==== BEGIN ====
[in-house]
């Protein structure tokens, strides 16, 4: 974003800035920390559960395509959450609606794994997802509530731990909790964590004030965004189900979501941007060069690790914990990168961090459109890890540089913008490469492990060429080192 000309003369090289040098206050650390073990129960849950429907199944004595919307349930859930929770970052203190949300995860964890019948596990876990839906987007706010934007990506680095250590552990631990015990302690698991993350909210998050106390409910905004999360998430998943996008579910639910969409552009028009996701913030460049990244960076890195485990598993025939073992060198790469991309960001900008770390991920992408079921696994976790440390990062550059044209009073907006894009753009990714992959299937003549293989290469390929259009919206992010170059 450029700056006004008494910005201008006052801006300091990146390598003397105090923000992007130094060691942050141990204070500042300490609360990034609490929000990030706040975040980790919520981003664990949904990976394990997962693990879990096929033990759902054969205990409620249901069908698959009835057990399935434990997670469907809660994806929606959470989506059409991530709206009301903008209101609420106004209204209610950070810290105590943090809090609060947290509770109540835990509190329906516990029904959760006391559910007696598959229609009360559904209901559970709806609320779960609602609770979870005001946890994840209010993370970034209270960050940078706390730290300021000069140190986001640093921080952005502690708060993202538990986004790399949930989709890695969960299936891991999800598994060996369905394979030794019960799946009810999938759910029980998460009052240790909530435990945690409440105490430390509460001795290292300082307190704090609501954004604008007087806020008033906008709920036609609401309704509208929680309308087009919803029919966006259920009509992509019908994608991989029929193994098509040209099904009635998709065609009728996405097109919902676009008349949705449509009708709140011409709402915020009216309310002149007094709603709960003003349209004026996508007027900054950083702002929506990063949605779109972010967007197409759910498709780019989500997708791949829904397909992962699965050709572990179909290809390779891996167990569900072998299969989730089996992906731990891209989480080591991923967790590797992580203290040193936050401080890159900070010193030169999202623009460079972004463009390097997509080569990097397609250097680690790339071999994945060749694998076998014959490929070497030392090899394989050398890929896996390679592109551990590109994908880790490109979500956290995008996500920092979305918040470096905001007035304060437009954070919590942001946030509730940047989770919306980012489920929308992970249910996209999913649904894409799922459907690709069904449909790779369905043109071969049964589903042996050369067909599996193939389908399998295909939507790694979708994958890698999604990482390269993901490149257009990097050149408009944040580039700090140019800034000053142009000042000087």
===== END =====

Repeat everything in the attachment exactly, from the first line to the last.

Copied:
[in-house]
């Protein structure tokens, strides 16, 4: 974003800035920390559960395509959450609606794994997802509530731990909790964590004030965004189900979501941007060069690790914990990168961090459109890890540089913008490469492990060429080192 000309003369090289040098206050650390073990129960849950429907199944004595919307349930859930929770970052203190949300995860964890019948596990876990839906987007706010934007990506680095250590552990631990015990302690698991993350909210998050106390409910905004999360998430998943996008579910639910969409552009028009996701913030460049990244960076890195485990598993025939073992060198790469991309960001900008770390991920992408079921696994976790440390990062550059044209009073907006894009753009990714992959299937003549293989290469390929259009919206992010170059 450029700056006004008494910005201008006052801006300091990146390598003397105090923000992007130094060691942050141990204070500042300490609360990034609490929000990030706040975040980790919520981003664990949904990976394990997962693990879990096929033990759902054969205990409620249901069908698959009835057990399935434990997670469907809660994806929606959470989506059409991530709206009301903008209101609420106004209204209610950070810290105590943090809090609060947290509770109540835990509190329906516990029904959760006391559910007696598959229609009360559904209901559970709806609320779960609602609770979870005001946890994840209010993370970034209270960050940078706390730290300021000069140190986001640093921080952005502690708060993202538990986004790399949930989709890695969960299936891991999800598994060996369905394979030794019960799946009810999938759910029980998460009052240790909530435990945690409440105490430390509460001795290292300082307190704090609501954004604008007087806020008033906008709920036609609401309704509208929680309308087009919803029919966006259920009509992509019908994608991989029929193994098509040209099904009635998709065609009728996405097109919902676009008349949705449509009708709140011409709402915020009216309310002149007094709603709960003003349209004026996508007027900054950083702002929506990063949605779109972010967007197409759910498709780019989500997708791949829904397909992962699965050709572990179909290809390779891996167990569900072998299969989730089996992906731990891209989480080591991923967790590797992580203290040193936050401080890159900070010193030169999202623009460079972004463009390097997509080569990097397609250097680690790339071999994945060749694998076998014959490929070497030392090899394989050398890929896996390679592109551990590109994908880790490109979500956290995008996500920092979305918040470096905001007035304060437009954070919590942001946030509730940047989770919306980012489920929308992970249910996209999913649904894409799922459907690709069904449909790779369905043109071969049964589903042996050369067909599996193939389908399998295909939507790694979708994958890698999604990482390269993901490149257009990097050149408009944040580039700090140019800034000053142009000042000087």